Patent issues (Was: Re: [vorbis] Winamp5)

noprivacy at noprivacy at
Wed Dec 17 12:29:56 PST 2003

> Now I've heard this kind of claims over and over again, and yet I have
> failed to ever see a patent lawer issue something like a statement
> that a product certainly *does not* include patented technology. Why

They wont.

But from what I've heard in all these vorbis patent discussions is that Xiph
did have at least a limited patent search performed.  Nobody is quite sure
what was checked or how far it went, but that at least some checking was
indeed done.

That's not the same as a full patent search or investigation.

>From what I gather, all Xiph did was do just enough to protect themselves,
and no further.  This way they can say that they did have at least a cursory
search done and that none of the obvious patents that might have applied did
in fact appear to apply to their code so that they had reason to belive
their work was patent free.

It's a matter of degree.  And a matter of doing just enough to protect
yourself legally from major damage.  You might still get in trouble, but
because you did make at least a minimal effort to check, that protects you
some.  But it doesn't protect anybody else who might include the product in
their product.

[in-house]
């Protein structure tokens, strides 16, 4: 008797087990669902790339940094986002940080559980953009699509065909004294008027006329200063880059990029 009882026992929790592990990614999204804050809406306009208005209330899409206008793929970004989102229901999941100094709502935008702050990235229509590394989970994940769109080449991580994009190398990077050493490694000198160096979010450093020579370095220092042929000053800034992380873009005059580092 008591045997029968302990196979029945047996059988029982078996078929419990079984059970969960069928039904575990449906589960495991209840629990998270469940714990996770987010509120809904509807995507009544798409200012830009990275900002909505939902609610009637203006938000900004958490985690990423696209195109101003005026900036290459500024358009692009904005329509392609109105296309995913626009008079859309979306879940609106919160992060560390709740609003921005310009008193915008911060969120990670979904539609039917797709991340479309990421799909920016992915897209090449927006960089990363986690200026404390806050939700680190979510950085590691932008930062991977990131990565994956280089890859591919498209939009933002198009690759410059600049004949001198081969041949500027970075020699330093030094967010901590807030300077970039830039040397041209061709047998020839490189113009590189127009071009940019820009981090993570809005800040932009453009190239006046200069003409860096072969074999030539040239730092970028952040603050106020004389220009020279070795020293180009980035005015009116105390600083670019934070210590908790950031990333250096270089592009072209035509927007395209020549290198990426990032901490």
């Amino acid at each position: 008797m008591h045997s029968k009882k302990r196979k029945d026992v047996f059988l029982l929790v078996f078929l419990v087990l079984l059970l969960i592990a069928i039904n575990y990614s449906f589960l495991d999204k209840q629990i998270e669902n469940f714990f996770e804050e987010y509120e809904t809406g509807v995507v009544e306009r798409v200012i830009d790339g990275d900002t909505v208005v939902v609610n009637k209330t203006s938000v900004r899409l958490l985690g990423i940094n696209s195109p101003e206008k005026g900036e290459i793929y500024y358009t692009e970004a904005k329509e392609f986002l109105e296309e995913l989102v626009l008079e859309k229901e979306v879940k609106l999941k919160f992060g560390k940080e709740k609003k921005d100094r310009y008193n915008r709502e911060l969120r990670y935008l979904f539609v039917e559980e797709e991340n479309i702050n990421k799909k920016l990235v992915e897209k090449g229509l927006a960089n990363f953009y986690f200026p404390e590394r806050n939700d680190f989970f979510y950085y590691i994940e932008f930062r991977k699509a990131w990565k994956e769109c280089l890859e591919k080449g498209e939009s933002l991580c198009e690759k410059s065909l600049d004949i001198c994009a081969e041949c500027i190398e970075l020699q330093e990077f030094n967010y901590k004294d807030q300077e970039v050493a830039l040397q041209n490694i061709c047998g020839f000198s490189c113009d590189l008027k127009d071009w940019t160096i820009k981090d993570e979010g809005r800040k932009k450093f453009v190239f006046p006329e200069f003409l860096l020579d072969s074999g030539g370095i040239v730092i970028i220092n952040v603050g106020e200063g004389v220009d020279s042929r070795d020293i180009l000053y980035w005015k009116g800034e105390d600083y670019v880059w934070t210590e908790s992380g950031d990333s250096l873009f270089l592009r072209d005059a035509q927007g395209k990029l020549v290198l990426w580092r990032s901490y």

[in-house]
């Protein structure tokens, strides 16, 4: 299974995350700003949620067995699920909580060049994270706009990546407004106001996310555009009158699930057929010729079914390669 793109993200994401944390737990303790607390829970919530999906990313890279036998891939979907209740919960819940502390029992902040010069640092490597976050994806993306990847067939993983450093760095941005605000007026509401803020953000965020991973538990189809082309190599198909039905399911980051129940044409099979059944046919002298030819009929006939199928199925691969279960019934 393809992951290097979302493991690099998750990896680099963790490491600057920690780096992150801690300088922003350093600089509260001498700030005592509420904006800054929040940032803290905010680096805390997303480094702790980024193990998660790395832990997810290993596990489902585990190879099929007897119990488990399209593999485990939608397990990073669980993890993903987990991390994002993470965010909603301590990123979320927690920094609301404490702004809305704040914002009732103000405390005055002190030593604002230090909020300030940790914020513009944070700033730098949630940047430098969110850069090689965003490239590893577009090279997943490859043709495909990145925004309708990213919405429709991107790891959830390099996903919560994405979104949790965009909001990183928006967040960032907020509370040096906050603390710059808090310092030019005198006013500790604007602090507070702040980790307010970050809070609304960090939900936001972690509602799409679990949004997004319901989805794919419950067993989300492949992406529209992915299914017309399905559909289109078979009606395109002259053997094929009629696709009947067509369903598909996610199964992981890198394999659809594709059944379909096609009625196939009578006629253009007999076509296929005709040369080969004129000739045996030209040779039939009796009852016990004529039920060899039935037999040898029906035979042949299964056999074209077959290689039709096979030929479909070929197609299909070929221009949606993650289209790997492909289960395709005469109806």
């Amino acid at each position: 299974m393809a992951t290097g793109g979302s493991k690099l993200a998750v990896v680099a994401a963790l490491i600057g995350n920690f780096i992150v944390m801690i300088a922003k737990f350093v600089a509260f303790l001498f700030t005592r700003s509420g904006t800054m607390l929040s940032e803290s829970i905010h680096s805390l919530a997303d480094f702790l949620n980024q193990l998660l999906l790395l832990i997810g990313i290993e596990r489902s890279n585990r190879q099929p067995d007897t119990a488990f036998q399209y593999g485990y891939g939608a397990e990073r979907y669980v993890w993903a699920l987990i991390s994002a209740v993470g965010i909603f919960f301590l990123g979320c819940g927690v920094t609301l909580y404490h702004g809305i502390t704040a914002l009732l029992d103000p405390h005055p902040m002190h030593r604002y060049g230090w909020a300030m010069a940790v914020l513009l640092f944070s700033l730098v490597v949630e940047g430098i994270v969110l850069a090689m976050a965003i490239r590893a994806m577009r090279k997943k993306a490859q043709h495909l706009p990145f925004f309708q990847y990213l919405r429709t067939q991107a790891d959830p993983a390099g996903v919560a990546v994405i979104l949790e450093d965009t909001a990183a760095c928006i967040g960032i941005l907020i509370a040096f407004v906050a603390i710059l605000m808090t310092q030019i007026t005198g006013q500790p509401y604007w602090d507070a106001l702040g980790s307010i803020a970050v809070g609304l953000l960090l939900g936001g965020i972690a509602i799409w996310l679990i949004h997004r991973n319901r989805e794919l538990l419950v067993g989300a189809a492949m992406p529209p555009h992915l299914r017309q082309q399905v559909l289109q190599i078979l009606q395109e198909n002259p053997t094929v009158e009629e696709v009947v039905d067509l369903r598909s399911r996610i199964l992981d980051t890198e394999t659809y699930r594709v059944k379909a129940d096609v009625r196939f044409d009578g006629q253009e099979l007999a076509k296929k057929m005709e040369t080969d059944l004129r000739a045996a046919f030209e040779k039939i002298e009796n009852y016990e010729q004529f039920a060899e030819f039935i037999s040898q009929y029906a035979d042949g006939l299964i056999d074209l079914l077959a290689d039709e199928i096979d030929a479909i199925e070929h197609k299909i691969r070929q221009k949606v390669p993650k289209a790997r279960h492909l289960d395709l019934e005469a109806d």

And that is the situation AOL/TimeWarner etc. are in.  With licensed code,
the seller takes responsibility and the buyer / user is protected.  With
Vorbis, there is no sale, there is no guarantee, etc.  The buyer / user (AOL
etc.) are taking the full risk themselves.

> What I see is people from major media corporations claiming possible
> patent infringement by just because they know Xiph cannot

I have not heard even *ONE* case of anybody saying that Xiph's vorbis work
even possibly infringed any particular patent.


But at this point, that says more about nobody looking, rather than it being

What people are saying (and have been saying for a long time) is that nobody
knows whether it does or not.  It's unknown.  That's not the same thing as
being patent free or being likely to infringe some patent, etc.  It says you
don't know.

That's what is so hopeful about what Winamp / AOL-TimeWarner is doing.  If
it is indeed true that they are actually checking its legality / patent
infringment possibilities, and they decide to go ahead and use it, then it's
going to send strong signals to everybody (who can't afford to do that kind
of investigation!) that it is very likely to be okay to use it.

If this works out, then Vorbis will owe its future existance to AOL.
Because without a major player such as AOL doing this kind of check, it
would never be more than a hobbiests format.

> Luckily companies in Asia don't give a damn about this and ship
> their Ogg-capable devices anyway.

Probably ogg decoding, right?

That's not quite the same issue of encoding.

Different techniques apply, and something such as an encoder is far more
likely to accidently infringe upon some patent.

<p><p>--- >8 ----
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